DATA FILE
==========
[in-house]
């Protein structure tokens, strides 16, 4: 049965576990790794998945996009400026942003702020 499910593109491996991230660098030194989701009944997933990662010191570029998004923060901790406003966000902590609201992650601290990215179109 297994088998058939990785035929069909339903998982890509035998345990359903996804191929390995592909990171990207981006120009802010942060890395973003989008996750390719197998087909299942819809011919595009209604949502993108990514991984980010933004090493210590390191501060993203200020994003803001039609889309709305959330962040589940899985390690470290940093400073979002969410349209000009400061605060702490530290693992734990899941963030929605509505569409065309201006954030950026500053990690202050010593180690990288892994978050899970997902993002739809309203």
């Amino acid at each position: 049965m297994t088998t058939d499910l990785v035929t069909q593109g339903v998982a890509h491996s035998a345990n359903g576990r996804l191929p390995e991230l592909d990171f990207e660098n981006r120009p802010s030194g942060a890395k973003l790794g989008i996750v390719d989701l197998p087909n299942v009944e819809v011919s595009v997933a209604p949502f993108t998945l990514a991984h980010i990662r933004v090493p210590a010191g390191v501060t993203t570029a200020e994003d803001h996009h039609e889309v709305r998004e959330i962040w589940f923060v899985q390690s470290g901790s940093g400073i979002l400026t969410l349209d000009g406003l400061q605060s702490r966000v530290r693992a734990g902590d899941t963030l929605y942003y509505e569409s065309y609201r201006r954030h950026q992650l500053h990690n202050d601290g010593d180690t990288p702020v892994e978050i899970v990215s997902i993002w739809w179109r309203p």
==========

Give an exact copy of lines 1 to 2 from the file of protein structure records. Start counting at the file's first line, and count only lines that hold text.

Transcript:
[in-house]
């Protein structure tokens, strides 16, 4: 049965576990790794998945996009400026942003702020 499910593109491996991230660098030194989701009944997933990662010191570029998004923060901790406003966000902590609201992650601290990215179109 297994088998058939990785035929069909339903998982890509035998345990359903996804191929390995592909990171990207981006120009802010942060890395973003989008996750390719197998087909299942819809011919595009209604949502993108990514991984980010933004090493210590390191501060993203200020994003803001039609889309709305959330962040589940899985390690470290940093400073979002969410349209000009400061605060702490530290693992734990899941963030929605509505569409065309201006954030950026500053990690202050010593180690990288892994978050899970997902993002739809309203």